Control Your Anger before It Controls You
Sometimes it takes little for us to lose our temper and for anger to take control. Maybe we’re extremely tired and feel more irritable than normal, or maybe a mean comment has put us out of sorts, or maybe everything is just pushing us to the limit.
In these moments, anger takes advantage of us. We can’t manage our anger and we lash out at everything that moves, even though it has nothing to do with the reason we’re angry.
These situations consume us, causing us to behave aggressively, irresponsibly, and sometimes even cruelly. After the storm, we may feel very embarrassed and disconcerted, and the inability to recognize ourselves can start to eat away at us.
However, even if we think it’s impossible to manage our emotions in those times, there are alternatives for controlling anger. We give some examples below:
How can we control our anger?
We should forget the assumption that anger is not good. It’s normal to get angry and even furious sometimes, which is different from not knowing how to manage our anger.
It’s also worth mentioning that while anger is a healthy negative emotion, uncontrolled and disproportionate anger is unhealthy. This is known as rage. We should always try to keep our anger from growing into rage. But how?
1. Recognizing the causes of anger
Everyone should become aware of and explore the things that make them angry, bother them, and contribute to feelings of distress, injustice, inequality, etc. Anger is always a product of how we interpret things.
2. Noticing the physical warning signs
Even though we should remember that everyone is different, usually when we start to feel annoyed or angry, our heart rate accelerates, we feel like our insides are shrinking, and we feel hot and nervous.
As we already said, anger can go from slight irritation to intense rage and fury. So the belief that it’s better to get our anger out instead of keeping it inside is completely false. If you’re able to identify the first symptoms, you can cut it off at its roots before it runs wild.
To do so, you must learn certain relaxation exercises like interrupting your thoughts or controlling your breathing (breathe at a rhythm of 2 or 3 seconds of inhalation and 2 or 3 seconds of exhalation to return to normal). You can also listen to music, do some physical exercise, watch TV, visualize a relaxing image, etc.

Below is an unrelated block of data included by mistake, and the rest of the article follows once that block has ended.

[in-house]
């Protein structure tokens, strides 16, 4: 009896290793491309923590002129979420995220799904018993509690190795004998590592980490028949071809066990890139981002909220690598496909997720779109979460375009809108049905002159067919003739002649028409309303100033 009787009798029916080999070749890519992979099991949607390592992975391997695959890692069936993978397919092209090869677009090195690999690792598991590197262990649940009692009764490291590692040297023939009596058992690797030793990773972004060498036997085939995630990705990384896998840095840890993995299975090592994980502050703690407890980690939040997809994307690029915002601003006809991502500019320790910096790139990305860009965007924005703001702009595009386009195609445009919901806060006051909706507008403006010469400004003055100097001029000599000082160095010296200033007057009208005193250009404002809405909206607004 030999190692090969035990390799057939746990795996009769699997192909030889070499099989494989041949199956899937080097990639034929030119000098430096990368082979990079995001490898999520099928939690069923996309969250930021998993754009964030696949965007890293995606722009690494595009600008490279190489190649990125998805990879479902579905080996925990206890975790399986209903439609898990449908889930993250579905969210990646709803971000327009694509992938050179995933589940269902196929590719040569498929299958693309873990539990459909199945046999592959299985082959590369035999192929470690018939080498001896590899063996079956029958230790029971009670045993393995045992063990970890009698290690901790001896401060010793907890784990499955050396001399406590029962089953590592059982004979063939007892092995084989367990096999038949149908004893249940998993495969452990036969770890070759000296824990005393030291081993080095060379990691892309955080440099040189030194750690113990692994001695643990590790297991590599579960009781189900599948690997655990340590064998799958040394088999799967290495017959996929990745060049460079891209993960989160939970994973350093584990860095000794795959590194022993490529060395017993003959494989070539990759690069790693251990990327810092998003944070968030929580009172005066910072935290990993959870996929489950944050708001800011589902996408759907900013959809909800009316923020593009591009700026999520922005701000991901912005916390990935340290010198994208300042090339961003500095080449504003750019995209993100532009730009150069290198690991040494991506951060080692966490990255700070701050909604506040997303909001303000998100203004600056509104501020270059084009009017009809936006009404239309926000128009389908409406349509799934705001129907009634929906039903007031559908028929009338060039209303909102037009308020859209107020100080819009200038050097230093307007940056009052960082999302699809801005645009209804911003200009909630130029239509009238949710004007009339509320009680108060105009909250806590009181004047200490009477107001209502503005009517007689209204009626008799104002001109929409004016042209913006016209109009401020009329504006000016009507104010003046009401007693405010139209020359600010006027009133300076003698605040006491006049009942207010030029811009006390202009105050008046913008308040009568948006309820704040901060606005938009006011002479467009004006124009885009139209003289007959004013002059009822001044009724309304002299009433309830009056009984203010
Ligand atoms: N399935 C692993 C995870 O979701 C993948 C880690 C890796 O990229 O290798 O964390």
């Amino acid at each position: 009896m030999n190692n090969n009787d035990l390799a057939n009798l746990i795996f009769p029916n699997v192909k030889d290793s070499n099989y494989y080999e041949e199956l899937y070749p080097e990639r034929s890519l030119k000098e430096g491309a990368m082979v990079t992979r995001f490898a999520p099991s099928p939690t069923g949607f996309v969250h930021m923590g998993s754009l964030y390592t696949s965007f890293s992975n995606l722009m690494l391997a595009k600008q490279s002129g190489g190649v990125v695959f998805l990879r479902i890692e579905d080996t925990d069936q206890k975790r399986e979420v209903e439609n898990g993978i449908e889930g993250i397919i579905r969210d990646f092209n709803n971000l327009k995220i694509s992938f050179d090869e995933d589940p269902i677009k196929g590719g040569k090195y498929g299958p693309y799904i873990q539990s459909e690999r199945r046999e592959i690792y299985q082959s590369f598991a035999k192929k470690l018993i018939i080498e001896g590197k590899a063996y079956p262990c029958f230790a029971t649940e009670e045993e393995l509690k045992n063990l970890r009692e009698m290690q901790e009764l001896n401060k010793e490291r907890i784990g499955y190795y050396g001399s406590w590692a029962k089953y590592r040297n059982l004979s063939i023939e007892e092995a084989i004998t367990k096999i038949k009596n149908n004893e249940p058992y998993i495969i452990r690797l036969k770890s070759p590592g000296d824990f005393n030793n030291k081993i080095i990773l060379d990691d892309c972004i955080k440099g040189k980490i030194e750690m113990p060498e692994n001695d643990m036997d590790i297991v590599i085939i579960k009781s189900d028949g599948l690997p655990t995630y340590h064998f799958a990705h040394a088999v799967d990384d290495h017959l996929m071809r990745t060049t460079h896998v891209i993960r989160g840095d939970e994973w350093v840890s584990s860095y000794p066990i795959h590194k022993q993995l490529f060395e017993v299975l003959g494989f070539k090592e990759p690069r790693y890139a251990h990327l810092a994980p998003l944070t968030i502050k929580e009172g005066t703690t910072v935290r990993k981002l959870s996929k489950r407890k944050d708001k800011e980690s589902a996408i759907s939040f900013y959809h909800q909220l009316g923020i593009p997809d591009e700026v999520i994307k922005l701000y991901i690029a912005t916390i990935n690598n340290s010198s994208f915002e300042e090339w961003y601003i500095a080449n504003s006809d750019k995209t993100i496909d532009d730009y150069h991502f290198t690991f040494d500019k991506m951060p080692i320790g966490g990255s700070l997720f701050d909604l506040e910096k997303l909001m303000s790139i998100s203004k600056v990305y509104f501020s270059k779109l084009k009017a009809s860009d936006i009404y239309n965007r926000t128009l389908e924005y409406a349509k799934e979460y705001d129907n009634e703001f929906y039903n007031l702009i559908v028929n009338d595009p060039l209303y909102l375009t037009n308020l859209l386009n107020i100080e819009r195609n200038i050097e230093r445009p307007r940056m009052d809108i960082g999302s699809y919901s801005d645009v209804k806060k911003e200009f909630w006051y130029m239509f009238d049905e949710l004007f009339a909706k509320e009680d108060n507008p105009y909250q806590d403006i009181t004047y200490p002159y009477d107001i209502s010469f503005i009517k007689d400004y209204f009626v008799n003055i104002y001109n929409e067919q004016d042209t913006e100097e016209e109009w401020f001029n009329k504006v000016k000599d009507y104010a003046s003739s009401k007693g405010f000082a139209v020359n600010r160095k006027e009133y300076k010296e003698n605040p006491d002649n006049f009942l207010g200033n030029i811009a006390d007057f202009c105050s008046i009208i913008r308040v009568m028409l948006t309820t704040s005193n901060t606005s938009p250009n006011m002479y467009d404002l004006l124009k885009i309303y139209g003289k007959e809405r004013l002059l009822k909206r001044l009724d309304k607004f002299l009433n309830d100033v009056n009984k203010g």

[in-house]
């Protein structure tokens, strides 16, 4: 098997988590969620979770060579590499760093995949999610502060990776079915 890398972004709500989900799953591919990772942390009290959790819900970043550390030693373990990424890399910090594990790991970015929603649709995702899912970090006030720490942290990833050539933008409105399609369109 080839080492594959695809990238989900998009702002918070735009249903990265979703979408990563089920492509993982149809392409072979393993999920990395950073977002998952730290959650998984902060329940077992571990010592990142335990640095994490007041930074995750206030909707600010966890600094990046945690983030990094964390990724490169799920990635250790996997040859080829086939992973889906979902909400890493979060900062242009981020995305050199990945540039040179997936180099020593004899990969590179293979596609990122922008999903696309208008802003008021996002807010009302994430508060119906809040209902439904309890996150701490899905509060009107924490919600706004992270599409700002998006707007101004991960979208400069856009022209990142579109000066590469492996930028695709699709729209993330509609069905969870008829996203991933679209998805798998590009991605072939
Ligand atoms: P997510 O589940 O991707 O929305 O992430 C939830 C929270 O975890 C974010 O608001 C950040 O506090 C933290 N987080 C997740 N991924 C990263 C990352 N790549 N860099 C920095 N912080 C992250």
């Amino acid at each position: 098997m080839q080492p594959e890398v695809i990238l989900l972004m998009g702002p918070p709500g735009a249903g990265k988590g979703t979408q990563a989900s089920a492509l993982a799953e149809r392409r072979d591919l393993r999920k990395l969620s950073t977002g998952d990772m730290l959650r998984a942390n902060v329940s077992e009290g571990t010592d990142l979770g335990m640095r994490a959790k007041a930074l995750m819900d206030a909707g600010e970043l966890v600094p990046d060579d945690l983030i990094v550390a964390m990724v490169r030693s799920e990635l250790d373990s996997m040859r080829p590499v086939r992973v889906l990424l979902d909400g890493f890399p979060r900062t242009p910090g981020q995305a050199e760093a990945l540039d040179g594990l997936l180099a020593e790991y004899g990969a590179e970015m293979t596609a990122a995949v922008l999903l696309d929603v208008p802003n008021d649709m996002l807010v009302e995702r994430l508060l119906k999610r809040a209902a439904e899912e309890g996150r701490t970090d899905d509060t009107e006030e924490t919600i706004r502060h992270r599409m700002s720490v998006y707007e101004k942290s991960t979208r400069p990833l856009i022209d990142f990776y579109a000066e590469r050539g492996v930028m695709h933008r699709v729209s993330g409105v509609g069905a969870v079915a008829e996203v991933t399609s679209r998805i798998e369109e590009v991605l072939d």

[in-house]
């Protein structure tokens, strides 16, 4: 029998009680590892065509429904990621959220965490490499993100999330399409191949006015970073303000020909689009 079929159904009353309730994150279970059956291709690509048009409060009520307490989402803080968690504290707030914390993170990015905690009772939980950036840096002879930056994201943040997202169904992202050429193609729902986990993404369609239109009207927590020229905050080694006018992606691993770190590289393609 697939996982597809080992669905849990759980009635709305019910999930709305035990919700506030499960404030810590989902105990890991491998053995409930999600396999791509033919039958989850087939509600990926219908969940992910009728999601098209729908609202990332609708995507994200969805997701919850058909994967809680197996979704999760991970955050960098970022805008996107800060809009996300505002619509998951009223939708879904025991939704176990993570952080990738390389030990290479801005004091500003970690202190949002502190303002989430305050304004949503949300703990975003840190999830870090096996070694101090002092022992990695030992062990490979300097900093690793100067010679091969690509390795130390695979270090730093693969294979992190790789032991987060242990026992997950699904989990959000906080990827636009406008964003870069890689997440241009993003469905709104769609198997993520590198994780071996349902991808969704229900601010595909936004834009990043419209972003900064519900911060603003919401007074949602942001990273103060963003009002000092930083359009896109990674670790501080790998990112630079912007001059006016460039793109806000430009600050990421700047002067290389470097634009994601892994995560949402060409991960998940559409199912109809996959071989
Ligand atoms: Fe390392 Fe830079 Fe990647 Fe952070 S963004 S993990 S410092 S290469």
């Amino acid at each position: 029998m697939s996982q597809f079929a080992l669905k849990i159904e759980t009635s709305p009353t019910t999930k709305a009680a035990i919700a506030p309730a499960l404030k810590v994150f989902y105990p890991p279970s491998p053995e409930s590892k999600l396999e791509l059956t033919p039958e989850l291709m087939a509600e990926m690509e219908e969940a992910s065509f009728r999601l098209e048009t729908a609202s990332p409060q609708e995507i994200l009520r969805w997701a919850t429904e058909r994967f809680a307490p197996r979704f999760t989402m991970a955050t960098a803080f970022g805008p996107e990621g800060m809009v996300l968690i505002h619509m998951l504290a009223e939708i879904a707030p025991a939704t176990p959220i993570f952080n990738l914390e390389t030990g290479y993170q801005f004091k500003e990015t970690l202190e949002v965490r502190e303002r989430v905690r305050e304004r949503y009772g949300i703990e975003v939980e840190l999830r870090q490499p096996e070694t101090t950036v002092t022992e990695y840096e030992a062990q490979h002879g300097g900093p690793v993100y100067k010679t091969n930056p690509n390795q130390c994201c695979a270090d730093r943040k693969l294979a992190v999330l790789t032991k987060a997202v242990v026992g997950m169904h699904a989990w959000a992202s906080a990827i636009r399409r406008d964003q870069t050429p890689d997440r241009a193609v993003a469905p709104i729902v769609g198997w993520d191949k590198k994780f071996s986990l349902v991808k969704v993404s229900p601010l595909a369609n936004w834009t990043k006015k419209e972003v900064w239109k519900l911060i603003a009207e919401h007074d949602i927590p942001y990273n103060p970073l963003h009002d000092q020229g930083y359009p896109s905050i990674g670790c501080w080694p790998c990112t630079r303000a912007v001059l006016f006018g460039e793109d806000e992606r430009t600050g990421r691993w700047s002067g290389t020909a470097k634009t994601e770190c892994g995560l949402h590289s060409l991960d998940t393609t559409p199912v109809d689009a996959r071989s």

3. Examining our thoughts
Maybe you feel like your thoughts are cloudy, or they’re piling up, thwarting your attempts to organize your mind. That’s why it’s important to recognize the kind of thoughts that arise when you get angry.
- Heated thoughts come before, during, and after the incident that made you angry, and they make you feel worse. Thoughts like “How stupid,” “They’re laughing at me,” “I hate this place,” and “They’re going to find out!”
- Mistakes in our ways of thinking: sometimes we take things personally, ignore the positives, try to be perfect, or see things as black and white.
In this sense, you have to fight with your thoughts in order to make them more balanced so that “they always leave me stranded” turns into something like “sometimes they don’t act the way they should, but sometimes they do.” You can make a comparative list and keep it close at hand whenever necessary.
4. Controlling our aggressive behavior
If we’re able to manage our thoughts and the physical symptoms of rage, we won’t behave aggressively. But it’s pretty likely that the time will come, so we have to learn how to manage it. How? By following three steps:
- Step One: Identify what each aggressive behavior consists of, what happened before, and what happened after. It’s a good idea to keep a diary of this.
- Step Two: Write a list of alternative behaviors to aggression. You could leave or remove yourself from the situation until you feel more calm, breathe deeply, try to understand other people’s intentions, etc.
- Step Three: Put these alternative behaviors into practice the next time you feel violent.
5. Solving your problems and getting enough sleep
A lack of sleep and an excess of stress can predispose you to irritability and angry behavior. That’s why it’s important to confront these situations head on, evaluate them, and not delay in resolving them.
6. Communicating appropriately
Sometimes we take things too personally, and as a consequence, we make hasty conclusions about other people’s intentions. It’s important to improve our social communication and follow the advice below:
- Stop and listen to the other person.
- Don’t make hasty conclusions. If something sounds offensive, you should ask that person to explain themselves, but you shouldn’t make a counterattack.
- Try to understand other people’s feelings, which usually underlie the things this person says and does. Remember that no feelings are invalid and that you can probably avoid many arguments that way.
- Try to express how you feel instead of saying hurtful things.
If you take care of all of these aspects, as well as your self-image, you’ll probably be less susceptible and sensitive to getting carried away by disproportionate anger.